followed by the GOP response from Sen. Marco Rubio
TONIGHT AT 9 PM | 107.7 FM | 930 AM | WBEN.com
President Barack Obama will announce in his State of the Union address that 34,000 U.S. troops will be home from Afghanistan within a year, a senior administration official said Tuesday.
That's about half the U.S. forces currently serving there, and marks the next phase in the administration's plans to formally finish the war by the end of 2014. The U.S. now has 66,000 troops in Afghanistan, down from a peak of about 100,000 as recently as 2010.
The U.S. is still finalizing plans for the size and scope of its military presence after the war ends. The White House has said it would be open to leaving no troops in Afghanistan, though it's likely that a small presence will remain, in keeping with the Pentagon's preferences.
Obama won't announce troop numbers beyond 2014 in Tuesday's speech and has not yet made that decision, said the official, who requested anonymity in order to discuss the troop drawdown ahead of the president.
Obama discussed the next phases of the drawdown with Afghan President Hamid Karzai during a day-long meeting in Washington last month, the first meeting between the two leaders since Obama's re-election. The two leaders agreed to accelerate their timetable for putting Afghan forces in the lead combat role nationwide, moving that transition up from the summer to the spring.
Obama will announce the troop drawdown and the future of the U.S. role in Afghanistan during a joint session of Congress that is otherwise expected to be dominated by the economy and other domestic issues.
Though Mr. Obama has given more speeches this year on his proposals to stem gun violence and overhaul immigration policy, the "core emphasis" of his speech tonight is the economy.You'll hear from the president a very clear call for the need to take action to help our economy grow and help it create jobs," said Carney.
That includes the showdown with Congress over the mandatory spending cuts due to take effect starting March 1.
The president will urge Congress "not to shoot the economy in the foot," said Carney, by agreeing to his plan to avert the across-the-board spending cuts which the White House portrays as mindless and severe.
The president will again make it clear he wants a "balanced" plan that calls for additional tax revenue from America's top earners.
"My message to Congress is this: let's keep working together to solve this problem," the president said Saturday in his weekly address.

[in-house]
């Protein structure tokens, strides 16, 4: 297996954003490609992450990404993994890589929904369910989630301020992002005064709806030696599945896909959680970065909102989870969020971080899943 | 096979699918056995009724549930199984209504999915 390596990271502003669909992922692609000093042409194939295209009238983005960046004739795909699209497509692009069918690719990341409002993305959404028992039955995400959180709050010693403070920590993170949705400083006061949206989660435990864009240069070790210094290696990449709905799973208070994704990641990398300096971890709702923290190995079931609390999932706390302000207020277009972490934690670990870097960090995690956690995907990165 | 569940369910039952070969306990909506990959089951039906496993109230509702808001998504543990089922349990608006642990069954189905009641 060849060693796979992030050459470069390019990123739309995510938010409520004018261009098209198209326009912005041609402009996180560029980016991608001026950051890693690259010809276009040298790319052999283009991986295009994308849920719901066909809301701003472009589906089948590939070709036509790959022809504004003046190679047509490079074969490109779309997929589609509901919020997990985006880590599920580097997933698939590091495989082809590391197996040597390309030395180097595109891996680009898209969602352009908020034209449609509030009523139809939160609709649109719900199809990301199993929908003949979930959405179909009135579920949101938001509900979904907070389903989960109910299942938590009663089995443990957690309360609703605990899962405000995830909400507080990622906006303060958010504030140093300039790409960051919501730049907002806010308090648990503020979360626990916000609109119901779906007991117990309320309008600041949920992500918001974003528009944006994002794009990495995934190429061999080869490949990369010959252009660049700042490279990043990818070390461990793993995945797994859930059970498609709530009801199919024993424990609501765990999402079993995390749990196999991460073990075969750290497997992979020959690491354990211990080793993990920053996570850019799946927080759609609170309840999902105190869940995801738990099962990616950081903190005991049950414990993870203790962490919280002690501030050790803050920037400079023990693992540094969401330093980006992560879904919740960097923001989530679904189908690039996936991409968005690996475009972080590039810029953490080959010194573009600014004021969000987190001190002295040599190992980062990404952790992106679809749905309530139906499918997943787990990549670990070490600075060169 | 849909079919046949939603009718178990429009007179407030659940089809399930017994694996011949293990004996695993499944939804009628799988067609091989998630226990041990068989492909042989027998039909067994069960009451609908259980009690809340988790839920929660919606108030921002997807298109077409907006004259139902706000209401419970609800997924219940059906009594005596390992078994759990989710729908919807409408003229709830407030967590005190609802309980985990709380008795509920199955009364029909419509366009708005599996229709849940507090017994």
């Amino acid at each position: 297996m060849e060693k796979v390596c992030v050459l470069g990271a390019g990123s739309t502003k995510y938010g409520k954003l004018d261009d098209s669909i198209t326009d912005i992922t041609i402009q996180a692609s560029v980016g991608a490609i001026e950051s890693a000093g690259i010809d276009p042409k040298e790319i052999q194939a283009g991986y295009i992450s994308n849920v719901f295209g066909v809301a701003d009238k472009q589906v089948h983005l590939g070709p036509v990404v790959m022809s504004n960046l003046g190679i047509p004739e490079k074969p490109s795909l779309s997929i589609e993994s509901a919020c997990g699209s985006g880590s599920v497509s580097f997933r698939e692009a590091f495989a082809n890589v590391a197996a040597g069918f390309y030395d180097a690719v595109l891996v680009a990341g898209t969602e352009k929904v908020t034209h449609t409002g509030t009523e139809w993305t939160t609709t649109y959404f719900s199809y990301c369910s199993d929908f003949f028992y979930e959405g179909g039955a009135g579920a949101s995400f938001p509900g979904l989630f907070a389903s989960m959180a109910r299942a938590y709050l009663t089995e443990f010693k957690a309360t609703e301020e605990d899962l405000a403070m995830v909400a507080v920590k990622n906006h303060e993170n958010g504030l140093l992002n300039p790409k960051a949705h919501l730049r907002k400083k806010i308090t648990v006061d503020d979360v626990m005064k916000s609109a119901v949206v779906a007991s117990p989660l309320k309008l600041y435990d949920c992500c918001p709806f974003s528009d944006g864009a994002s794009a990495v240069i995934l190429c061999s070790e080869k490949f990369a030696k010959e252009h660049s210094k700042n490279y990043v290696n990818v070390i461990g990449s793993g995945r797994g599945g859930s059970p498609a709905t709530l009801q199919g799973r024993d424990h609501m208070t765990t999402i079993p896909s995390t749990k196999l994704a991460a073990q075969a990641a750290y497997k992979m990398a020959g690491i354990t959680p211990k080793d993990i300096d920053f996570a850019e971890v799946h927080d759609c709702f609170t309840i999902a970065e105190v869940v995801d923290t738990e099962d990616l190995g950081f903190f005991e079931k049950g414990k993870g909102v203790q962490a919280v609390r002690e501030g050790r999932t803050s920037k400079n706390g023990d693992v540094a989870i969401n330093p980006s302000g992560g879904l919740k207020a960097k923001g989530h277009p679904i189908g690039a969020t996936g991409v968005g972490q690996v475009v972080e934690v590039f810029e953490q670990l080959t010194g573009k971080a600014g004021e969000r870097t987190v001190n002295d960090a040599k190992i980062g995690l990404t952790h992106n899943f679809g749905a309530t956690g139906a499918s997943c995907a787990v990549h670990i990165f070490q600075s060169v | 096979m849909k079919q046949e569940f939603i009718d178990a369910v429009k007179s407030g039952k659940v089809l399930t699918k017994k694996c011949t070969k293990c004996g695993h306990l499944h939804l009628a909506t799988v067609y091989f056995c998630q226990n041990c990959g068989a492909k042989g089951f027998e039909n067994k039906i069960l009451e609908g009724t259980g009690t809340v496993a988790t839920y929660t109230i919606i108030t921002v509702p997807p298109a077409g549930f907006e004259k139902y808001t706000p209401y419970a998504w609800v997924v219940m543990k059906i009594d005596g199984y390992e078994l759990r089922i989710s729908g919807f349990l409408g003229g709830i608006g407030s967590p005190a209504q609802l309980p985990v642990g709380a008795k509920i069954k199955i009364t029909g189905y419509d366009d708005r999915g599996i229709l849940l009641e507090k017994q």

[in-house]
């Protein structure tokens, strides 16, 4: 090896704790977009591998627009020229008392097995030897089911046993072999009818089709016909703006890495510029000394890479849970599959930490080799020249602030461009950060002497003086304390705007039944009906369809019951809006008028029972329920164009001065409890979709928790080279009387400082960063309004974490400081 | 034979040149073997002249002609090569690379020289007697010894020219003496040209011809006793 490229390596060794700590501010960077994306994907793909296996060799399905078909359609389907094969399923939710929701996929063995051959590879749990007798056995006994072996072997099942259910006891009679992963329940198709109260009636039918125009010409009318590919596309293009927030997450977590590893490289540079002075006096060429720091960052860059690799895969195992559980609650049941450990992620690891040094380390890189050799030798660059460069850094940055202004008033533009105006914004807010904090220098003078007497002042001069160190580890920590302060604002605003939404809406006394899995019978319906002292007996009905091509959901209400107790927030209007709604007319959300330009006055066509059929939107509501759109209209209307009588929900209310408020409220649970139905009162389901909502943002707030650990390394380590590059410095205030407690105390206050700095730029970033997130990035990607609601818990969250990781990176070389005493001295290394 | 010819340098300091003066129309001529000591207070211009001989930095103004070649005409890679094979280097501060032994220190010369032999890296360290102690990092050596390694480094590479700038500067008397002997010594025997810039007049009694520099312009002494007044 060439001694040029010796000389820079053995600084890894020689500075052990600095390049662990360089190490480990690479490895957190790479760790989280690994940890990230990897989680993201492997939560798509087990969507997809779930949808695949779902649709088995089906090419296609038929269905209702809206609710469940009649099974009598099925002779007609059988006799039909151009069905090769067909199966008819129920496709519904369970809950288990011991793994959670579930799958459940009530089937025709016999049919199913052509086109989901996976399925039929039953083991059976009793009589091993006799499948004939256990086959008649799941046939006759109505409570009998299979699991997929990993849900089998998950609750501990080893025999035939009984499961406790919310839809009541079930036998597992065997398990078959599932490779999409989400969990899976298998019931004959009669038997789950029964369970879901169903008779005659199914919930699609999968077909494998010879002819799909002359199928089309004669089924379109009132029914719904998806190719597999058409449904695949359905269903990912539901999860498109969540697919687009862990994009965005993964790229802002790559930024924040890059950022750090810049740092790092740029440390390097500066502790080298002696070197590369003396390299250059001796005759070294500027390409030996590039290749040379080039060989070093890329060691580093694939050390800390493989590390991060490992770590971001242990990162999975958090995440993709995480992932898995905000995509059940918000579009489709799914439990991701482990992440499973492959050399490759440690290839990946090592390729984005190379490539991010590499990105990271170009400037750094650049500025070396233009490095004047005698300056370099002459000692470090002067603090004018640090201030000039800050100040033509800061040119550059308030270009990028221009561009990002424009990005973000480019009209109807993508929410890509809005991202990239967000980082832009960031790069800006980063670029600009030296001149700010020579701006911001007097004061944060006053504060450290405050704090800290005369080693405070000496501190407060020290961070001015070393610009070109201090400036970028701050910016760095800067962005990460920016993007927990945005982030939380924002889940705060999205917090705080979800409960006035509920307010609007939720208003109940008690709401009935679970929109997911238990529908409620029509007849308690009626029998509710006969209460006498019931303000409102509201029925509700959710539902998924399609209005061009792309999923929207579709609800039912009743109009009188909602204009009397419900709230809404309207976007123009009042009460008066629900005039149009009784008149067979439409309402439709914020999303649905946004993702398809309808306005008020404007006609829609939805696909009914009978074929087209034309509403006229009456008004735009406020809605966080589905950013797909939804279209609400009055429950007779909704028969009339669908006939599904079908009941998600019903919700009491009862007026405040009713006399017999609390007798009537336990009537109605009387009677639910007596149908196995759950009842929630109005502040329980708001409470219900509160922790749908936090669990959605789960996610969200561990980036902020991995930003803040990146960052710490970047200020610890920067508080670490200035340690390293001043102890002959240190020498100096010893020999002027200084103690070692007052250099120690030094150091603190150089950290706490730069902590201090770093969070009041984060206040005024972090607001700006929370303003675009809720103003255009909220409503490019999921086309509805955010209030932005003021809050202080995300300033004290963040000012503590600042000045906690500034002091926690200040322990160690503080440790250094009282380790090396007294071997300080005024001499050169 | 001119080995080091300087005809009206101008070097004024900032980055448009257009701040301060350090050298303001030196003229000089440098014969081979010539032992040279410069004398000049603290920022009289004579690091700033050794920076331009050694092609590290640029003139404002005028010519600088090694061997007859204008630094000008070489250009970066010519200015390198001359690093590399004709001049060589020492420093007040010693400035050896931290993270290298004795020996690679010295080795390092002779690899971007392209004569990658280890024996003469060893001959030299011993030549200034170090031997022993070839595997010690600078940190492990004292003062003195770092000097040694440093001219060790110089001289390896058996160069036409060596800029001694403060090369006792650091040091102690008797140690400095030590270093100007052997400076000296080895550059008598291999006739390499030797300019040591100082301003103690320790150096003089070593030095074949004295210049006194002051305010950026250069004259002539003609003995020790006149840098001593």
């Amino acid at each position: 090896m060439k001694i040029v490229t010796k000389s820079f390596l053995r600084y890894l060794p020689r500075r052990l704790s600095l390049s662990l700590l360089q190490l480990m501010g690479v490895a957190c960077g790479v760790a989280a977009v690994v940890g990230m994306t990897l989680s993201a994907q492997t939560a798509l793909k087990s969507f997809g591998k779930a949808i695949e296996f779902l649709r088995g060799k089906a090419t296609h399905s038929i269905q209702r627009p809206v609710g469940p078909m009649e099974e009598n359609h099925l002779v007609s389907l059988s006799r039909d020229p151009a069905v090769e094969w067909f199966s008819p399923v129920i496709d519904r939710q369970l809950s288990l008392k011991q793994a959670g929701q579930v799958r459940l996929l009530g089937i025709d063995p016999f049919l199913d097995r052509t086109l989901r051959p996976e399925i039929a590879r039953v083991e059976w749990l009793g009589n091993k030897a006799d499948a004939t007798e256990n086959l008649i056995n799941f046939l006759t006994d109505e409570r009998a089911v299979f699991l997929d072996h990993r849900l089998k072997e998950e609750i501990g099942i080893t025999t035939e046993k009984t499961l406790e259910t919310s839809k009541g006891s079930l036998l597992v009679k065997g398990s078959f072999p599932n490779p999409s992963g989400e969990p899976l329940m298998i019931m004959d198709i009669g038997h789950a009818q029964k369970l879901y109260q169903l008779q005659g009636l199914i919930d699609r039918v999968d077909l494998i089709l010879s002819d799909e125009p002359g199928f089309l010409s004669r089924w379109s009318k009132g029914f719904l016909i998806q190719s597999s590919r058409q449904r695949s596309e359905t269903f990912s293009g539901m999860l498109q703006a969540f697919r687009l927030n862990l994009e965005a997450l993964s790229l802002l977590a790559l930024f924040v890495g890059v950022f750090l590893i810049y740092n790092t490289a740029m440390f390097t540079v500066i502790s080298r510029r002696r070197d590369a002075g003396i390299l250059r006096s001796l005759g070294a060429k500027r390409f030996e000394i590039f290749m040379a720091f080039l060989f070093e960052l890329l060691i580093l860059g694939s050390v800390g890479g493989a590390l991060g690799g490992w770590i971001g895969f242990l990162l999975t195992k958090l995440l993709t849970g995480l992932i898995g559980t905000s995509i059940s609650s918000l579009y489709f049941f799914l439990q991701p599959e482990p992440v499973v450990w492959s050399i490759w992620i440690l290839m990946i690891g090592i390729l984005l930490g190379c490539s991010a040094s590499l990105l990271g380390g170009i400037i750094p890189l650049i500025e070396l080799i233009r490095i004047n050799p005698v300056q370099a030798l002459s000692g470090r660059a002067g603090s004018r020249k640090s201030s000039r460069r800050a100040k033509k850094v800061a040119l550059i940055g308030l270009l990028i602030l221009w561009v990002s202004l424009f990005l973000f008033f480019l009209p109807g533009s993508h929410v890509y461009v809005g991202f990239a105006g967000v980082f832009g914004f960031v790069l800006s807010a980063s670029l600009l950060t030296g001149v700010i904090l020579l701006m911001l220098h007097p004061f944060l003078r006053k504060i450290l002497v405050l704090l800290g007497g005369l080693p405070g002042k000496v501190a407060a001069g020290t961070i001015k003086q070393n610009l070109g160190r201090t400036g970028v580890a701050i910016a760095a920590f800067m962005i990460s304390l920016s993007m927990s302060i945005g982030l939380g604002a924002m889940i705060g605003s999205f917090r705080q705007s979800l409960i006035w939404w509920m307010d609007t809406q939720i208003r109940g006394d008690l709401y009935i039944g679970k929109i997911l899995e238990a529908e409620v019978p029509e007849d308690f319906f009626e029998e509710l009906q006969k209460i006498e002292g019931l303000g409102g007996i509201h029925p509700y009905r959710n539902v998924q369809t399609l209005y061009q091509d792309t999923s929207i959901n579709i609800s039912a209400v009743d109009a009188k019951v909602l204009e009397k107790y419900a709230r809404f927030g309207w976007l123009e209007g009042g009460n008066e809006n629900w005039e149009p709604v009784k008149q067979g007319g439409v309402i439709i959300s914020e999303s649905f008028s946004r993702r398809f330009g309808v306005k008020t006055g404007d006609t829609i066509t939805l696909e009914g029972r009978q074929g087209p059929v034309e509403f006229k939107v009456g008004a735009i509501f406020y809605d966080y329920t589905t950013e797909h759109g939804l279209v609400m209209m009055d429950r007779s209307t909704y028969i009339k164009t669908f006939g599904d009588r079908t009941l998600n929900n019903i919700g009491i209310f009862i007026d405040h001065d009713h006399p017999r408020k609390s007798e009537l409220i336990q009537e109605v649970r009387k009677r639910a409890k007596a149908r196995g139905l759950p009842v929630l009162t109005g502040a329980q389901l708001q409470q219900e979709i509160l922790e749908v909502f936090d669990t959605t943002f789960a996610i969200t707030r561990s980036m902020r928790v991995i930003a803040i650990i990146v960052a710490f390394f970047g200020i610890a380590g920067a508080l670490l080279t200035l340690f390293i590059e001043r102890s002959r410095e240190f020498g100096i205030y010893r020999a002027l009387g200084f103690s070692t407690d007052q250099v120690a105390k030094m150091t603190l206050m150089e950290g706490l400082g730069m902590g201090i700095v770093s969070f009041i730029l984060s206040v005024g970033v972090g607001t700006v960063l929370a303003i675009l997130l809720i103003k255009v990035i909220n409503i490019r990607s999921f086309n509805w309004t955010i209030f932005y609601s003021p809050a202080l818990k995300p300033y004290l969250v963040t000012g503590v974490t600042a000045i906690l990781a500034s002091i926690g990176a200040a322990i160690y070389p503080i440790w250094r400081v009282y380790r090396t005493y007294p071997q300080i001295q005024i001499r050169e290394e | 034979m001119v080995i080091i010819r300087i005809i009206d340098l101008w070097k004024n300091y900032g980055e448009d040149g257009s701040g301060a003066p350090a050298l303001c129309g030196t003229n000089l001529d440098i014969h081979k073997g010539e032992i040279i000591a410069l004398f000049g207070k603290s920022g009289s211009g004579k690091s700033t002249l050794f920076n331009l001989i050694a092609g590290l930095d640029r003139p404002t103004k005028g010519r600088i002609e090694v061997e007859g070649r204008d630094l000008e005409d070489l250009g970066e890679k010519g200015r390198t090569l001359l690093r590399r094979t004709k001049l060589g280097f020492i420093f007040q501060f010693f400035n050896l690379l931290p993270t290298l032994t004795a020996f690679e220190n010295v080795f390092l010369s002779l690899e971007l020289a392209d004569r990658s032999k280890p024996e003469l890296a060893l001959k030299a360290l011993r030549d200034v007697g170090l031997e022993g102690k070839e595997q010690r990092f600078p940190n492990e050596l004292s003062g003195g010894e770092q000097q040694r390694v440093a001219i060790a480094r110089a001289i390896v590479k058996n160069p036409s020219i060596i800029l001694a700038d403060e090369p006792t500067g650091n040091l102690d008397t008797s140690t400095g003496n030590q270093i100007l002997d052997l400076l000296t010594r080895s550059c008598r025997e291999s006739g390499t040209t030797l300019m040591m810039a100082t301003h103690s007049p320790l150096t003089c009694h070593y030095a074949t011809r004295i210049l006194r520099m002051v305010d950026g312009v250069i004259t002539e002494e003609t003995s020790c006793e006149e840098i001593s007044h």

But Republican leaders say Mr. Obama already got his tax hikes as part of the "fiscal cliff" package, and now needs to focus exclusively on reductions in spending.
"The economy is not in a worse place than it was before," said Carney, pointing to the progress made since Mr. Obama's first State of the Union Address. "We were in economic freefall."
He said the president will make the case that "we are at a moment when the economy is poised to continue to grow...to build on the job creation that we've achieved -- over 6.1 million jobs created by our businesses over the past 35 or 36 months."
Carney added the president will propose further steps to grow the economy in a way that makes the middle class more secure and helps those trying to climb the ladder into the middle class.
"That is absolutely going to be his focus in the second term as it was in the first term," said Carney.
The president will make clear he's not giving up on oft-stated plans to put more people to work repairing America's infrastructure. He'll also put forward a proposal calling for expanded opportunities for higher education.
Share Your Thoughts
or At The Bottom of this Page
And with victims of gun violence in the gallery, he'll make an impassioned pitch for a gun control law that would reinstate the ban on sales of assault weapons, end the manufacture of ammo clips that hold more than 10 rounds, and institute more thorough background checks on all gun buyers.
Though congressional approval of his agenda priorities is beyond reach, Mr. Obama wants to be seen standing firm on their behalf.
The official Republican response to the president will be delivered tonight by Sen. Marco Rubio, R-Fla., widely seen as a presidential candidate in 2016.
An even more critical response will come from Sen. Rand Paul., R-Ky., speaking for the the tea party wing of the GOP, whose supporters in Congress have successfully blocked many of Mr. Obama's objectives.